Sorbus

Here is an old piece of work I found when rummaging recently. Isn’t it funny to look back and see how your work changes? I’m not altogether sure how I feel about it. There’s an odd discomfort in looking at a piece like this. There are things I really like about it. Was I right to shed what I did to end up where I am now? But, perhaps I’ve not really shed anything. Those techniques are still in my toolbox and the journey isn’t linear.

We planted a Sorbus along the back fence this week. Sorbus are more commonly known as Mountain Ash or Rowan. This one is called Autumn Spire. It is tall and columnar, bearing red berries and crimson foliage in Autumn. It completes my set along the fence: Holly for winter, Swedish Birch for summer, Flagpole Cherry for spring, and now the Sorbus. In ten years time these trees should hopefully be mature (ok, not the Holly), providing food and refuge for our declining songbird friends. In the mean time they will give us shade and much pleasure as we watch them grow.

Next week we will be away on our hols for half term so no post from me but I’ll be back the week after.

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Indoor thoughts

field peas, greenhouse, allotment, autumn, gardening, jobs, chores, growing, gardening, hannah foley, illustration, illustrator, lifestyle illustrationDays starting cold and sharp, apexed with golden warmth, continue here. We had a wonderful walk along the South West Coast Path on Saturday, climbing high above chalky cliffs for views of blue meeting blue for miles all around. It is another golden day today but my thoughts aren’t of outside. I have a very exciting document to look at…the text for the next Billy Hippo picture book! I can’t wait to be drawing this little chap again.
Here’s an illustration of another job I’ll be getting on with this week down at the allotment.

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Lemon Biscuits

Dawn by Hannah Foley. All rights reserved (www.owlingabout.co.uk)We have had clear star-filled nights here making it easy to see and admire the Harvest Moon. Consequently the mornings have been cold and bordering on frosty. I found a frozen dandelion clock on the allotment. I have needed a few more layers for my early morning bike rides too, but have been rewarded with some stunning dawns, the air alive with birdsong and steeped in golden mists. The birds do seem particularly chatty at the moment. I wondered if it was because they were busy stocking up for the cold months ahead but I like this idea from David Lack: autumn birdsong is a signal of a bird’s intention to stay the winter rather than migrate. I wonder if he is right. It is mostly sparrows, tits and robins I have seen chirruping away, all non-migratory birds. If birds had fingers I imagine then making rude gestures and yelling, “Yah! Get out of here you southern softies, us northerners will tough it out!” That would be mostly the sparrows I should think; just the sort of behaviour I would expect from sparrows.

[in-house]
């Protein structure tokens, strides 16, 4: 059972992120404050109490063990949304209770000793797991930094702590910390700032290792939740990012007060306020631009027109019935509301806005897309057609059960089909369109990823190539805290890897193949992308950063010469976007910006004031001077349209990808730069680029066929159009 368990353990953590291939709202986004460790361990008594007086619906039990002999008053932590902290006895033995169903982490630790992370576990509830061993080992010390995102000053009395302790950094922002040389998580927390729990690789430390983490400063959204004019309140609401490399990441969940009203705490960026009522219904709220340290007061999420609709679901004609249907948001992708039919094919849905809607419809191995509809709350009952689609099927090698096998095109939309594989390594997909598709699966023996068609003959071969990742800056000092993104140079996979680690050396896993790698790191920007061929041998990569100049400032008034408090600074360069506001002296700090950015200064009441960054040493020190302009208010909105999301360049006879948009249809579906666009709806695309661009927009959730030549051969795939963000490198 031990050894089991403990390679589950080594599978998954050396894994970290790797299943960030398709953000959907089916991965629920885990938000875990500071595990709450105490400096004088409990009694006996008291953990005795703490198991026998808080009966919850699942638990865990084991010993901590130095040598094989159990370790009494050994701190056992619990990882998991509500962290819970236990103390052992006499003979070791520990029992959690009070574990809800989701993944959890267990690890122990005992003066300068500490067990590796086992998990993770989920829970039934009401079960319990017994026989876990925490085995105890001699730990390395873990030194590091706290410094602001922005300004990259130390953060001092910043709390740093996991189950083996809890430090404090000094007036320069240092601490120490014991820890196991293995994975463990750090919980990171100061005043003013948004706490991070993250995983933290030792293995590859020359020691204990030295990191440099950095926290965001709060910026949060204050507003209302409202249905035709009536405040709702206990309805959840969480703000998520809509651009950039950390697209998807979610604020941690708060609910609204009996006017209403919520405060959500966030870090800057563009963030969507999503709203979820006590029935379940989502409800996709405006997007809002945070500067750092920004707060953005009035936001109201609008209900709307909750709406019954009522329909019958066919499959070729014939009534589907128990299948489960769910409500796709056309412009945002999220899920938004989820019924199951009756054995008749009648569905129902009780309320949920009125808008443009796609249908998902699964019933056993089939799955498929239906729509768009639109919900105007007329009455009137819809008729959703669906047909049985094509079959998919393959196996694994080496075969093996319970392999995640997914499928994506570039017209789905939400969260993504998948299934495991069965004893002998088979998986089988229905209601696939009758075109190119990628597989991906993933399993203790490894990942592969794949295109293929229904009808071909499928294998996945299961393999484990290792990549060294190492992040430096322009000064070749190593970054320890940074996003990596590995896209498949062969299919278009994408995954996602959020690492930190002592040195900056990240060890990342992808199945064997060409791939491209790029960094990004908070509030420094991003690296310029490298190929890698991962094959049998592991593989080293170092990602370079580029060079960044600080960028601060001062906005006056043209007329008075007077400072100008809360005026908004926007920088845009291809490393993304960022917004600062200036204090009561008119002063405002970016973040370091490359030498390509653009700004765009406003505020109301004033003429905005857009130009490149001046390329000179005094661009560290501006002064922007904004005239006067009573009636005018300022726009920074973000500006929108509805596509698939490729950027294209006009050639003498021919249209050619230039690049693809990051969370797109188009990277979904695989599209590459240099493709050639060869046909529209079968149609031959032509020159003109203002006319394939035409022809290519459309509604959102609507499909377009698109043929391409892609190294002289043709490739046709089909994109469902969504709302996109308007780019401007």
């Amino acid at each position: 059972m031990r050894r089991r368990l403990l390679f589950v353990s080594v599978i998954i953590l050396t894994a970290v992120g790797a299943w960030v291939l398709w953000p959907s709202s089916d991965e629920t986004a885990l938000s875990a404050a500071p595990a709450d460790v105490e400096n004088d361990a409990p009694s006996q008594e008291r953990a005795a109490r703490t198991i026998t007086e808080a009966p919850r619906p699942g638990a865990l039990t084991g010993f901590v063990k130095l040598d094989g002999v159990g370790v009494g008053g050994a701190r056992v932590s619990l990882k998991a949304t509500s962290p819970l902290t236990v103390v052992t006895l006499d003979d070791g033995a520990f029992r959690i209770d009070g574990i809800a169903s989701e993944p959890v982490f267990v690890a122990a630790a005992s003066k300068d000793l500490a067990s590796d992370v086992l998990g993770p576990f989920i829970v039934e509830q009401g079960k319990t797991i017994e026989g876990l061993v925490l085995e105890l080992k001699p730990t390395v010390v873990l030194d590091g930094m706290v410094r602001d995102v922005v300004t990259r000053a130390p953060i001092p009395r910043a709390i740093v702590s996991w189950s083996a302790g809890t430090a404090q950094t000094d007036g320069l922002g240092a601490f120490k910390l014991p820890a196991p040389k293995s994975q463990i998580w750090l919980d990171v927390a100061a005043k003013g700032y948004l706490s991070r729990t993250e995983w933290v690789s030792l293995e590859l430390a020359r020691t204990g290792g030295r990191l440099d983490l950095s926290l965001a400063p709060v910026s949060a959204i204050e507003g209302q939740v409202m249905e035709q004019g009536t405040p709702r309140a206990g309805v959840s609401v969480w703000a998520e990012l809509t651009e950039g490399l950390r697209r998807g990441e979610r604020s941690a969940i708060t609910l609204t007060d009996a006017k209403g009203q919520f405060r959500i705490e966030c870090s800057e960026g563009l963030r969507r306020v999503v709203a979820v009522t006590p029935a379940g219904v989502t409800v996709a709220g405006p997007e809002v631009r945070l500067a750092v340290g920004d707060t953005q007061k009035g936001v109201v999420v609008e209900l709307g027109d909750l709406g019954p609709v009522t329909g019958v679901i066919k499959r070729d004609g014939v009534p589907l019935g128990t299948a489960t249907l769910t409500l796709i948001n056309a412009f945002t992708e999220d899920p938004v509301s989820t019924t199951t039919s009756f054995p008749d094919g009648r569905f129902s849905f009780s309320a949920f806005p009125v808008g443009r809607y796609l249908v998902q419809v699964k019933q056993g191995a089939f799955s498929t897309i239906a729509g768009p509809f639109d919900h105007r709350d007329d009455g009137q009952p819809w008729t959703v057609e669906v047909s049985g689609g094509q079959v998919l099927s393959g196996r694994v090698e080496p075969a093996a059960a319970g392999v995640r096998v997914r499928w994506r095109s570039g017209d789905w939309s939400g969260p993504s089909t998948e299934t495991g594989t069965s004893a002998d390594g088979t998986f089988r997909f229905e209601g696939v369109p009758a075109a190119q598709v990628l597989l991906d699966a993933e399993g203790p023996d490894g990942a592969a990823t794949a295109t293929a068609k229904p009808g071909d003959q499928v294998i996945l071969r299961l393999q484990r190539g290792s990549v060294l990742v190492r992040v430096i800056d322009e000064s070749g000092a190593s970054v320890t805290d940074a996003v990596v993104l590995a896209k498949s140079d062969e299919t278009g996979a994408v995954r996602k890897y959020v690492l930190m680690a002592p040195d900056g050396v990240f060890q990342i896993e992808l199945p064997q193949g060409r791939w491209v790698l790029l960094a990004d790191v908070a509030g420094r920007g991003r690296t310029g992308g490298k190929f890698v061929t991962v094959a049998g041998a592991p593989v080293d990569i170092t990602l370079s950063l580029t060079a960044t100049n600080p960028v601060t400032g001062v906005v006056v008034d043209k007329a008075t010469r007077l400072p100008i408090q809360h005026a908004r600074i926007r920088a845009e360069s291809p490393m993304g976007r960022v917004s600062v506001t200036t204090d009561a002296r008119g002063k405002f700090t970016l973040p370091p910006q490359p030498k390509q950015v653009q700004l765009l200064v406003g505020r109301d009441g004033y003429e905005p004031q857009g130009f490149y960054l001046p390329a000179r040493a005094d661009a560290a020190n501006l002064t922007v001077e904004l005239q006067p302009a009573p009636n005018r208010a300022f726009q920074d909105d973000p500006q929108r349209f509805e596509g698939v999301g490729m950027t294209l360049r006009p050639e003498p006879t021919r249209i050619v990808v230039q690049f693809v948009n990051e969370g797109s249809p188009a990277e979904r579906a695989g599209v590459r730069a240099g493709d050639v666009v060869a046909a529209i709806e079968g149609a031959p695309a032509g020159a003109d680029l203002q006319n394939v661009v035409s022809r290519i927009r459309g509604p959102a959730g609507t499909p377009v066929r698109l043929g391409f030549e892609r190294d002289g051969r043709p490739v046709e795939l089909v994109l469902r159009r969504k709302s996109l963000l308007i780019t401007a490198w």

At the weekend it poured here. We braved the rain to attend the Budleigh Salterton Literary Festival. It sounds very highbrow (and it is) but we were aiming for an event called Fairy Tale Pets by Tracey Corderoy, which was not so highbrow but probably more fun. Little Owl has been a big fan of Tracey since my mother-in-law introduced her to the Hubble Bubble Granny Trouble series. Granny is a witch and a very mischievous one. You should hear what she gets up to in the Great Granny Bake Off! Anyway, Tracey’s event was about her book Fairy Tale Pets in which Bob decides he needs a job and he’s going to take in pets. Well you can imagine the chaos that ensues when the likes of Baby Bear, The Three Billy Goats Gruff and the Goose that Lays the Golden Eggs turn up. Tracey was absolutely fantastic: super nice and super fun. To her credit, she was also not at all fazed with Little Owl’s stack of books for her to sign, or the slightly squashed lemon biscuits Little Owl had made for her. She actually ate them too. Big Dreamer said this was because she is either very nice or was very hungry, but I happen to think Little Owl makes a pretty mean lemon biscuit, squashed or not.